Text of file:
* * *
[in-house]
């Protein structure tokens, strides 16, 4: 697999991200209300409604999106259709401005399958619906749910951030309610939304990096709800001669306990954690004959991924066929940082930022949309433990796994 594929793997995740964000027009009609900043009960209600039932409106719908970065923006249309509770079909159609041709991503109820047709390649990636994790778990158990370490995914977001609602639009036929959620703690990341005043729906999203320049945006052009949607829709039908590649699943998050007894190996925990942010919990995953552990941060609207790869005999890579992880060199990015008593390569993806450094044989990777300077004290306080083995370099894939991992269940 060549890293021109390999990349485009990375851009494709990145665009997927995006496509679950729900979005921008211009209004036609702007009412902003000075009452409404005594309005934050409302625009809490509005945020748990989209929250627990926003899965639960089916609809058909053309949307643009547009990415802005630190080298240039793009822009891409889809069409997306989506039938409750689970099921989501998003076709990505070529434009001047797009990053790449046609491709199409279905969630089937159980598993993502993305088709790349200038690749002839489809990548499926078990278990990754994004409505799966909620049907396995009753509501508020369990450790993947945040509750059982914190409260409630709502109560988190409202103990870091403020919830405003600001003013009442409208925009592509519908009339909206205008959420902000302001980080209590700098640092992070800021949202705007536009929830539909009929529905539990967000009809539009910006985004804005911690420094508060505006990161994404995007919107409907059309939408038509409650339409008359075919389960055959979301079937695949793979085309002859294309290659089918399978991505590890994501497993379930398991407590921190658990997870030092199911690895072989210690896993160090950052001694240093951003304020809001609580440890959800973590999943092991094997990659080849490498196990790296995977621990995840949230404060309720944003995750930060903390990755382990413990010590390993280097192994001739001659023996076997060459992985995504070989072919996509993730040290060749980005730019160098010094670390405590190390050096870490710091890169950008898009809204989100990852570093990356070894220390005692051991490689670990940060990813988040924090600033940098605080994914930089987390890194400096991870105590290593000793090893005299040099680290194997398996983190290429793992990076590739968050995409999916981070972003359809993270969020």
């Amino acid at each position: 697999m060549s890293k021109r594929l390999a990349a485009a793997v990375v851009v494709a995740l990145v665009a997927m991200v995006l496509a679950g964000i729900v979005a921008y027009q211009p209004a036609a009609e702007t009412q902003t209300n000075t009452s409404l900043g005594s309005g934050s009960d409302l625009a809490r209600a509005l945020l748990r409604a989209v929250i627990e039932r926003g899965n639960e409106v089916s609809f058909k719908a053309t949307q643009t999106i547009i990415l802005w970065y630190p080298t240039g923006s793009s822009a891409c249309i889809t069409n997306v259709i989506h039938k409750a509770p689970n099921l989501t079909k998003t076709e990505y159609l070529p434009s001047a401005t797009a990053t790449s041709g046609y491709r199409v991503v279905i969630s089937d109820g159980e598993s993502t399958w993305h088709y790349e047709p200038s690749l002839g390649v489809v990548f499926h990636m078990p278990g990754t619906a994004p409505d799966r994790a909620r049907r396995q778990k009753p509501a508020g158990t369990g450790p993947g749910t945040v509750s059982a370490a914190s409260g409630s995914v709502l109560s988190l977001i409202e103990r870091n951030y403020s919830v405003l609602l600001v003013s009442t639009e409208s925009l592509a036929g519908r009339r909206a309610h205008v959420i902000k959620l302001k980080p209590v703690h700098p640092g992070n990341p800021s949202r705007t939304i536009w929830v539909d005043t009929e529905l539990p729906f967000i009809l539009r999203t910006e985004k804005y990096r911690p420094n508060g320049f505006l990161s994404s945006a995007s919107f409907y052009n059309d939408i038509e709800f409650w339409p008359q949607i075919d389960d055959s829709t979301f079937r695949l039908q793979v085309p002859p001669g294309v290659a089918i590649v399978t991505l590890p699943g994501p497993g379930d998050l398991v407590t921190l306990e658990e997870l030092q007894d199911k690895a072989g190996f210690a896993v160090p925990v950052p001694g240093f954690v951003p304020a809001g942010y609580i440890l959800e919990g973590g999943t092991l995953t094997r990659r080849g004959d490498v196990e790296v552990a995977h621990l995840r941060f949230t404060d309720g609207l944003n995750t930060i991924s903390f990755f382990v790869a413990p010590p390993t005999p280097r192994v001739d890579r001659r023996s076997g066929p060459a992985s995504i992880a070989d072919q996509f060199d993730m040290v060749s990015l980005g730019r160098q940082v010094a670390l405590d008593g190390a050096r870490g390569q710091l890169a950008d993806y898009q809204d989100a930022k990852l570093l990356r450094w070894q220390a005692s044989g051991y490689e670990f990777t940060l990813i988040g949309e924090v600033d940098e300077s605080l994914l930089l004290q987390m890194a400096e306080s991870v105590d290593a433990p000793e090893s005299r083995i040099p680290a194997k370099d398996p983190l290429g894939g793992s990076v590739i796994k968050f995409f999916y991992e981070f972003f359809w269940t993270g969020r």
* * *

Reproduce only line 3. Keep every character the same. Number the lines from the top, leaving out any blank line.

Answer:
């Amino acid at each position: 697999m060549s890293k021109r594929l390999a990349a485009a793997v990375v851009v494709a995740l990145v665009a997927m991200v995006l496509a679950g964000i729900v979005a921008y027009q211009p209004a036609a009609e702007t009412q902003t209300n000075t009452s409404l900043g005594s309005g934050s009960d409302l625009a809490r209600a509005l945020l748990r409604a989209v929250i627990e039932r926003g899965n639960e409106v089916s609809f058909k719908a053309t949307q643009t999106i547009i990415l802005w970065y630190p080298t240039g923006s793009s822009a891409c249309i889809t069409n997306v259709i989506h039938k409750a509770p689970n099921l989501t079909k998003t076709e990505y159609l070529p434009s001047a401005t797009a990053t790449s041709g046609y491709r199409v991503v279905i969630s089937d109820g159980e598993s993502t399958w993305h088709y790349e047709p200038s690749l002839g390649v489809v990548f499926h990636m078990p278990g990754t619906a994004p409505d799966r994790a909620r049907r396995q778990k009753p509501a508020g158990t369990g450790p993947g749910t945040v509750s059982a370490a914190s409260g409630s995914v709502l109560s988190l977001i409202e103990r870091n951030y403020s919830v405003l609602l600001v003013s009442t639009e409208s925009l592509a036929g519908r009339r909206a309610h205008v959420i902000k959620l302001k980080p209590v703690h700098p640092g992070n990341p800021s949202r705007t939304i536009w929830v539909d005043t009929e529905l539990p729906f967000i009809l539009r999203t910006e985004k804005y990096r911690p420094n508060g320049f505006l990161s994404s945006a995007s919107f409907y052009n059309d939408i038509e709800f409650w339409p008359q949607i075919d389960d055959s829709t979301f079937r695949l039908q793979v085309p002859p001669g294309v290659a089918i590649v399978t991505l590890p699943g994501p497993g379930d998050l398991v407590t921190l306990e658990e997870l030092q007894d199911k690895a072989g190996f210690a896993v160090p925990v950052p001694g240093f954690v951003p304020a809001g942010y609580i440890l959800e919990g973590g999943t092991l995953t094997r990659r080849g004959d490498v196990e790296v552990a995977h621990l995840r941060f949230t404060d309720g609207l944003n995750t930060i991924s903390f990755f382990v790869a413990p010590p390993t005999p280097r192994v001739d890579r001659r023996s076997g066929p060459a992985s995504i992880a070989d072919q996509f060199d993730m040290v060749s990015l980005g730019r160098q940082v010094a670390l405590d008593g190390a050096r870490g390569q710091l890169a950008d993806y898009q809204d989100a930022k990852l570093l990356r450094w070894q220390a005692s044989g051991y490689e670990f990777t940060l990813i988040g949309e924090v600033d940098e300077s605080l994914l930089l004290q987390m890194a400096e306080s991870v105590d290593a433990p000793e090893s005299r083995i040099p680290a194997k370099d398996p983190l290429g894939g793992s990076v590739i796994k968050f995409f999916y991992e981070f972003f359809w269940t993270g969020r």